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"...The church of the living God, the pillar and ground of the truth."
I Timothy 3:15
Haven Bradford Gow
From the Baptist Challenge as printed in the Plains Baptist Challenger, May 2013
In his introduction to Paul Marshall's Their Blood Cries Out (Word Publishing), Hudson Institute scholar Michael Horowitz observes that "The mounting persecution of Christians eerily parallels the persecution of Jews, my people, during much of Europe's history. Today, minority Christian communities have become chosen scapegoats in radical Islamic and -remnant Communist regimes, where they are demonized and caricatured through populist campaigns of hate and terror.
As ever, shrewd tyrants understand that their survival depends on extinguishing the freedoms of communities that live beyond the reach of the bribes and threats on which their power rests. Modern-day tyrants further understand that terrorizing the most vulnerable and innocent best helps them achieve power over all."
A fellow at the Institute of Christian Studies, Toronto, Canada, and a fellow at the Claremont Institute, Dr. Paul Marshall tells us that Their Blood Cries Out is a "book about...religious persecution...It is about Christians. It is a story that is all but ignored and unknown in the world at large, and little better known in the Christian world. It is about women and men and children who daily suffer pain, misery, and death. They do not suffer only from the myriad ills that afflict all of humankind. They suffer because they are persecuted for what they believe."
As Dr. Marshall suggests in his book, religious freedom and Christian people also are under attack in the United States.
Is religious freedom under attack in the United States? Are Christians becoming the victims of religious persecution and harassment?
In his new book Original Intent (Wall Builder Press, Box 397, Aledo, Texas), historian David Barton provides some examples that make one wonder if Christians now have become second-class citizens:
1. "In the Alaska public schools, students were prohibited from using the word 'Christmas' at school, from exchanging Christmas cards or presents, or from displaying anything with the word 'Christmas' on it because it contained the word 'Christ.’
2. "In a high school class in Dickson, Tennessee, students were required to write a research paper using at least four sources. Despite the fact that the students were allowed to write about reincarnation, witchcraft, and the occult, because student Brittany Settle chose to write her paper about the life of Christ, she was given a zero by her teacher.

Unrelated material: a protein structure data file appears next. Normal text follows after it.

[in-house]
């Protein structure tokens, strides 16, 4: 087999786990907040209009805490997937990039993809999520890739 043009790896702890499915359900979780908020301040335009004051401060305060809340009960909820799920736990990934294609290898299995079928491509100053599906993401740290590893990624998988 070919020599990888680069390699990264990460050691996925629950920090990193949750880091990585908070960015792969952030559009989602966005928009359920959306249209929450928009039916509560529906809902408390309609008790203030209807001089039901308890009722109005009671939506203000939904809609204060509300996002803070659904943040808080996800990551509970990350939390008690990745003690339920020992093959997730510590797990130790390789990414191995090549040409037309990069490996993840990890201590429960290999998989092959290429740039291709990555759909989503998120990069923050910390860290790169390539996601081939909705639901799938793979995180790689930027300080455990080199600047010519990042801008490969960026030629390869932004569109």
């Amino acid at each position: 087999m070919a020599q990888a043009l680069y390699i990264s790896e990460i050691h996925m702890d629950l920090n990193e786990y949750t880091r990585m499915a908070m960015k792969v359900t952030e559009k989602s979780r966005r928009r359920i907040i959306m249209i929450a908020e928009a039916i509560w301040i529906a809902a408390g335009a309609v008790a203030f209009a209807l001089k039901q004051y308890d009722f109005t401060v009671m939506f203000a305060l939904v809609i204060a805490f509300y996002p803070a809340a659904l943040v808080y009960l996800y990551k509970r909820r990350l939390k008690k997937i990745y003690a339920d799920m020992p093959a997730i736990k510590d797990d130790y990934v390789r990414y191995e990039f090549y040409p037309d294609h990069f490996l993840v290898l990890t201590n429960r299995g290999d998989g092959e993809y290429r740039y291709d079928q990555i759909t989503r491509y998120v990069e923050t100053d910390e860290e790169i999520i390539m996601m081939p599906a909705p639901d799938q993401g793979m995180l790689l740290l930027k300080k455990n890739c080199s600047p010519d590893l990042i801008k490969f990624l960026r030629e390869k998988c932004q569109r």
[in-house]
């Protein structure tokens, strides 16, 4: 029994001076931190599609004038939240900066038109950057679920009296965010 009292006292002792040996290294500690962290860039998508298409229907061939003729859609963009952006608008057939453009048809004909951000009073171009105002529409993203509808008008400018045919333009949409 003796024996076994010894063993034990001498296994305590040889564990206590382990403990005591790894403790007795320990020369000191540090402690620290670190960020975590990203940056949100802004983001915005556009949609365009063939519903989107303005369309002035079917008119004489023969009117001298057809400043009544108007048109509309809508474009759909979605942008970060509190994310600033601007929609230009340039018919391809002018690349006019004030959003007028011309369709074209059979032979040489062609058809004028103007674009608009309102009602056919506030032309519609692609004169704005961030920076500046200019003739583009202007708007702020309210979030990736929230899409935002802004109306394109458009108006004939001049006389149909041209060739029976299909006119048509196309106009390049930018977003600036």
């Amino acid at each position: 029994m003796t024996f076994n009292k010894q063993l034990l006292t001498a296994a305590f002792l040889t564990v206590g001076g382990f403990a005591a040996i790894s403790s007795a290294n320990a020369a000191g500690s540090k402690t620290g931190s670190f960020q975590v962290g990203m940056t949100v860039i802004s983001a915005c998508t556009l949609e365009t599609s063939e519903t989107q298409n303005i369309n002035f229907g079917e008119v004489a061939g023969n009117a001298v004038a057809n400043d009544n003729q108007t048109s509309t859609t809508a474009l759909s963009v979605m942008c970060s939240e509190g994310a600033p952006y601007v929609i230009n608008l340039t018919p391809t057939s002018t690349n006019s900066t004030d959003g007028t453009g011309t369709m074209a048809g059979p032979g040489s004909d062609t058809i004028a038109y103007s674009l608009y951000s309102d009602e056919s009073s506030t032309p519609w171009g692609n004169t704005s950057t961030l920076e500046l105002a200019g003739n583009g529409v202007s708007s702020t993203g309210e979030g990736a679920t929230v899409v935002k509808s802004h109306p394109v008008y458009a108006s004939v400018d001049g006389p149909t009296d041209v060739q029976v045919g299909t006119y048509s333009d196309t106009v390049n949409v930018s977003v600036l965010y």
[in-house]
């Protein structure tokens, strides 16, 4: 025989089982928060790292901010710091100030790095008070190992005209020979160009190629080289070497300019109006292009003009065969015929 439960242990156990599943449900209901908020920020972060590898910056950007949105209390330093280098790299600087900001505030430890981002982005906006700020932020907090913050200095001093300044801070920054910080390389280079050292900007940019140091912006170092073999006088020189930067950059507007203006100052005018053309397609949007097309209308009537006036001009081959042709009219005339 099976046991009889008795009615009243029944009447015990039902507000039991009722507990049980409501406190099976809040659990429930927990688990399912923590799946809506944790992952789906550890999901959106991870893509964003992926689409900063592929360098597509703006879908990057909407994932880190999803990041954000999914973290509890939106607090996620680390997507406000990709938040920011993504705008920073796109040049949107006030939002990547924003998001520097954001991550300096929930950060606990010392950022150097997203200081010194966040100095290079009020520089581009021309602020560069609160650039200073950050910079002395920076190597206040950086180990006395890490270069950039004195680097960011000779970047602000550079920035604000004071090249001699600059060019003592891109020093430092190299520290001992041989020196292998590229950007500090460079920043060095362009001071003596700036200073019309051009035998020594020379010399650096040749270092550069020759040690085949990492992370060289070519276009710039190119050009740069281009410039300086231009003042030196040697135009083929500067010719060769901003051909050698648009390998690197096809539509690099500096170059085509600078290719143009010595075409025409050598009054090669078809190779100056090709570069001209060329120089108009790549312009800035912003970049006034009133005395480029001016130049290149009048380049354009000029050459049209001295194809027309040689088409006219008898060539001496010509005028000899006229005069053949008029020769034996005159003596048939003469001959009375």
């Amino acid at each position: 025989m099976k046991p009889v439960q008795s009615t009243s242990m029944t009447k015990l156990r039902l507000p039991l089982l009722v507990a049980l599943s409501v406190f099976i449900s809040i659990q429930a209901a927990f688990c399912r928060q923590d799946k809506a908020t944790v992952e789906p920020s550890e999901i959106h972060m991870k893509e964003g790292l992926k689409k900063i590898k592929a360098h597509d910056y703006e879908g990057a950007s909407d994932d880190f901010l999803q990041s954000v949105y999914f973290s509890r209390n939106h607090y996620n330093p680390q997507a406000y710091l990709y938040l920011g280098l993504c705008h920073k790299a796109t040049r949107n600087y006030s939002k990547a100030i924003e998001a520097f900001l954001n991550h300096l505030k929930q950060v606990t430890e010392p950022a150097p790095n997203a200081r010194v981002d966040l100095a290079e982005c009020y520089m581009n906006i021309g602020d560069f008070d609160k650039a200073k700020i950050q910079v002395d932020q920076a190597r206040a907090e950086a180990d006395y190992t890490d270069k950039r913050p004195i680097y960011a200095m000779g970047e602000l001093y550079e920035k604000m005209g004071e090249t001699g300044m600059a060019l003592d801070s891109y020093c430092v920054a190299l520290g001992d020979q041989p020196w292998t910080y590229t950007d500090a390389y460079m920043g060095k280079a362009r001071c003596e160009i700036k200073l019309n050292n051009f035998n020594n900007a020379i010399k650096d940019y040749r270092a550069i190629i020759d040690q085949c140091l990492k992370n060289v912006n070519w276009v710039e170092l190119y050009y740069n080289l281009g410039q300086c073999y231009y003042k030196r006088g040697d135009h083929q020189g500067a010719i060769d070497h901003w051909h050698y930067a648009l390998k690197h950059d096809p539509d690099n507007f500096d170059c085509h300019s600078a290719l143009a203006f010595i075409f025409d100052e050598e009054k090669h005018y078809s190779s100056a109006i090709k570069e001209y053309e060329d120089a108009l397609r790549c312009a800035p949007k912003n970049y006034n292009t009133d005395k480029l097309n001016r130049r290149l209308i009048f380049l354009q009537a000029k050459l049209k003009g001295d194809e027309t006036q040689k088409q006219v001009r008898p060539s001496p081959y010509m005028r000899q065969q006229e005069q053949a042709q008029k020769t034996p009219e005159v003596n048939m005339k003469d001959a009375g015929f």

3. "An elementary school principal in Denver removed the Bible from the school library, and an elementary school music teacher in Colorado Springs stopped teaching Christmas carols because of alleged violations of the ‘separation of church and state.’
4. "In DeFuniak Springs, Florida, a judge ordered the courthouse copy of the Ten Commandments to be covered during a murder trial for fears that jurors would be prejudiced against the defendant if they saw the command ‘Do not kill.’
5. "In Omaha, Nebraska, a student was prohibited from reading his Bible silently during free time, or even to open his Bible at school."
Such actions are based on the argument that the Constitution demands a strict and total separation of Church and State, but their view is contradicted by these facts:
Public prayer and the acknowledgment of a Supreme Being have been an important part of American life. The Declaration of Independence affirms that "all men ... are endowed by their Creator with certain unalienable rights." Our national pledge of allegiance proclaims that we are "one nation, under God." Our coins are inscribed with the words, "In God We Trust."
The president-elect takes his oath of office with his hand on the Bible. The standard form for oaths for sworn testimony contains the phrase, "so help me, God." Each new session of the U.S. Supreme Court opens with the declaration, "God save the United States and this honorable court."
These facts serve to buttress the contention that, as Jewish Theological Seminary of America scholar-educator Rabbi Seymour Siegel observes, "Whatever the meaning of the First Amendment, which prohibits the establishment of a state religion, it certainly did not mean the separation of religion from public institutions and functions."